The final element in Google’s drive to reshape the computing landscape fell into place on Wednesday when it unveiled plans for a PC operating system that would compete directly with Microsoft’s Windows.
But the fortress that Microsoft has built around Windows is likely to withstand this attack for some time to come, giving the software company room for manoeuvre as it tries to reshape its own technology around the internet, analysts said.
Google said a number of low-priced laptops known as netbooks, based on its new operating system, would go on sale in the second half of next year.
It predicted that the software would bring benefits to PC users from greatly cutting the time it takes for a machine to start up to reducing the complexity of managing personal computers.
Coming in the wake of its Android operating system for smartphones and Chrome web browser for accessing the internet, Google’s planned operating system, to be called Chrome OS, will complete the range of software that the company produces for internet-connected devices.
Google makes no money directly from open-source software like Chrome OS.
The importance to the company of the software is that it serves as a platform that could eventually drive more users to its web services, feeding its dominant search advertising business. Users will not have to rely on Microsoft’s dominant Windows.
The challenge to Microsoft is clear. Some 45 per cent of its $22.5bn of operating profits last year came from the Windows PC operating system, but the software’s significance to Microsoft extends much further.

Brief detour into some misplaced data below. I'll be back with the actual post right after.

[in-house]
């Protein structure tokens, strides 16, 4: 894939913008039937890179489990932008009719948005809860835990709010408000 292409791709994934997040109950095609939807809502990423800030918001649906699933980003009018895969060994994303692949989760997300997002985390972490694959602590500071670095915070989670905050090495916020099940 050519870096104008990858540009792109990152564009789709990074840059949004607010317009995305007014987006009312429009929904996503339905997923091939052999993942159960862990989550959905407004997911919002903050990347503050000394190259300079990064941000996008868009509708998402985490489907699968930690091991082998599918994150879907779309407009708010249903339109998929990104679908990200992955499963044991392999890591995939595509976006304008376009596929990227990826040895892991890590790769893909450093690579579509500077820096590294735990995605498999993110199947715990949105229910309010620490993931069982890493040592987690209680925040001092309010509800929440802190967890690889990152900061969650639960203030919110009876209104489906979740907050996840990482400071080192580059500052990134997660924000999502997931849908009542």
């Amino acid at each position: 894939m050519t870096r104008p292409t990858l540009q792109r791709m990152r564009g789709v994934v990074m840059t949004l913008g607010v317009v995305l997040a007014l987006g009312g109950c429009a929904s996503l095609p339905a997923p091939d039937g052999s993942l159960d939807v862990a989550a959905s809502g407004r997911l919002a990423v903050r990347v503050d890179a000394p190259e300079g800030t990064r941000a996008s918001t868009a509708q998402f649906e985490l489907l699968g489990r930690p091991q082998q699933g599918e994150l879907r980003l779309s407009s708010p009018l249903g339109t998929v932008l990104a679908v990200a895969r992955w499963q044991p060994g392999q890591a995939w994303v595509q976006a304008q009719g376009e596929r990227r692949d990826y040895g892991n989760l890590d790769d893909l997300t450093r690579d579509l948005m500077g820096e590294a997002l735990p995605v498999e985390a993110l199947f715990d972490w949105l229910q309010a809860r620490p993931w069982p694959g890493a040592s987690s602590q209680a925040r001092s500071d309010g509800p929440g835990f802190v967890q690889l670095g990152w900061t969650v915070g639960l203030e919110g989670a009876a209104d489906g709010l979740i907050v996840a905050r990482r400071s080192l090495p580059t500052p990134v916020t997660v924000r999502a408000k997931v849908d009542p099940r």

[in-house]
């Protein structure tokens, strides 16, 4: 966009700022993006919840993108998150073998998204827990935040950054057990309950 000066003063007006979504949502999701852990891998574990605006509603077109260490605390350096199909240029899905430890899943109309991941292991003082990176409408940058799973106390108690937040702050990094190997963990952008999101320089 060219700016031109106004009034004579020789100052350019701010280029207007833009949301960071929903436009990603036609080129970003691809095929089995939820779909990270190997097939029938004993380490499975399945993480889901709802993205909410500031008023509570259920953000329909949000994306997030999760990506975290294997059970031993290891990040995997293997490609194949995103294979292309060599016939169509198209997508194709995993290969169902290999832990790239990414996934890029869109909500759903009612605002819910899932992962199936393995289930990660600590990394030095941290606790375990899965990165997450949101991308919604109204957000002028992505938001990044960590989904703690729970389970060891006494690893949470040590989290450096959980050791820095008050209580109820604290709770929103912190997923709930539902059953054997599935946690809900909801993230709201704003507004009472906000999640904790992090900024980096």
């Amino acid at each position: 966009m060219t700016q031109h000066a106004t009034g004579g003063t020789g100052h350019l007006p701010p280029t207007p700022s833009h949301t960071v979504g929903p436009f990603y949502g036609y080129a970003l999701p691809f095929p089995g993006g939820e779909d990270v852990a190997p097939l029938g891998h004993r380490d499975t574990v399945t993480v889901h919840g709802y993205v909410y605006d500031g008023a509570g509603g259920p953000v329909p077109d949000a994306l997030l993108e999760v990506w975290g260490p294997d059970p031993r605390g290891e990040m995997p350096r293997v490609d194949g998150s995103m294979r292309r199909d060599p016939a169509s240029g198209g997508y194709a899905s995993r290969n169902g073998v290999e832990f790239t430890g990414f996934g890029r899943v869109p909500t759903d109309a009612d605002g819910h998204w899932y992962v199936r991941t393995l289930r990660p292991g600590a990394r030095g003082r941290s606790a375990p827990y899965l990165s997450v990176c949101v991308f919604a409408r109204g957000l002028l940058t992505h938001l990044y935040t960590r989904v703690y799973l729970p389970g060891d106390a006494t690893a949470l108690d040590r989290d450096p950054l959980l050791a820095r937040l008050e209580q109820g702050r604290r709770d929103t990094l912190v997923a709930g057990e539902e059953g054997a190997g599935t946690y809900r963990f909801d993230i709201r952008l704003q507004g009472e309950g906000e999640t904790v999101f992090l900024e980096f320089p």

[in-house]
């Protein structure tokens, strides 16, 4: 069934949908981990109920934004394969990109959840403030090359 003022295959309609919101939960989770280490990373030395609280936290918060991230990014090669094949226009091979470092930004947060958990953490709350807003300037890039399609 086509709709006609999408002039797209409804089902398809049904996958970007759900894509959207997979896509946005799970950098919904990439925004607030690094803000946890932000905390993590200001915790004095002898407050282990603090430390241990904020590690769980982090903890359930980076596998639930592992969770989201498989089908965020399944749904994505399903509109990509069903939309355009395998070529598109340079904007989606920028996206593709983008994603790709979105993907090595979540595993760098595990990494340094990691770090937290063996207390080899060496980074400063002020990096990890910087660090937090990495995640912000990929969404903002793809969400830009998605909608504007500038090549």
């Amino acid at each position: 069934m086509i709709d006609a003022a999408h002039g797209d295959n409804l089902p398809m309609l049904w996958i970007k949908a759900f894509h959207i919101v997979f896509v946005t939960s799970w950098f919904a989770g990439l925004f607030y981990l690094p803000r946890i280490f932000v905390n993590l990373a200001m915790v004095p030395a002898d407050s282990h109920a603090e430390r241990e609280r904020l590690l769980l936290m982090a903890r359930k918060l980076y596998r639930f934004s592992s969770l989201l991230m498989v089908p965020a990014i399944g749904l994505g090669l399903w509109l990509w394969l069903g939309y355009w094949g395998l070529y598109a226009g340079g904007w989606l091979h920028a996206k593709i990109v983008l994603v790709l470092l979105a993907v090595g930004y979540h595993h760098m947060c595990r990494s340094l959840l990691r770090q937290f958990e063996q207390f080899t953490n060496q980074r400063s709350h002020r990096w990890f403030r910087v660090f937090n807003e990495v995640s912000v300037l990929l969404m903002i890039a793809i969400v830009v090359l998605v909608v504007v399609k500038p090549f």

Its second big money-spinner, the Office suite of applications, is tied to Windows.
As an open-source system based on freely available Linux software, Chrome OS takes aim at that.
Given Windows’s deeply entrenched position in computing, however, most analysts said that Google would find it hard to unseat the software group. “This isn’t going to be something that is going to hurt Microsoft very quickly, it’s going to take some time before it really makes a dent,” said Mike Silver, an analyst at Gartner.
More than 70 per cent of the software applications used by the typical company run on the Windows operating systems, he said, making it expensive and time-consuming for companies to consider changing to a new operating system.
The Chrome OS might make a much bigger impact among consumers, though even individual PC users have shown a strong preference for software applications that run on Windows, analysts said.
Microsoft has already proved adept at fending off a series of attacks on its Windows PC business, leaving it with a market share of around 97 per cent, according to Gartner.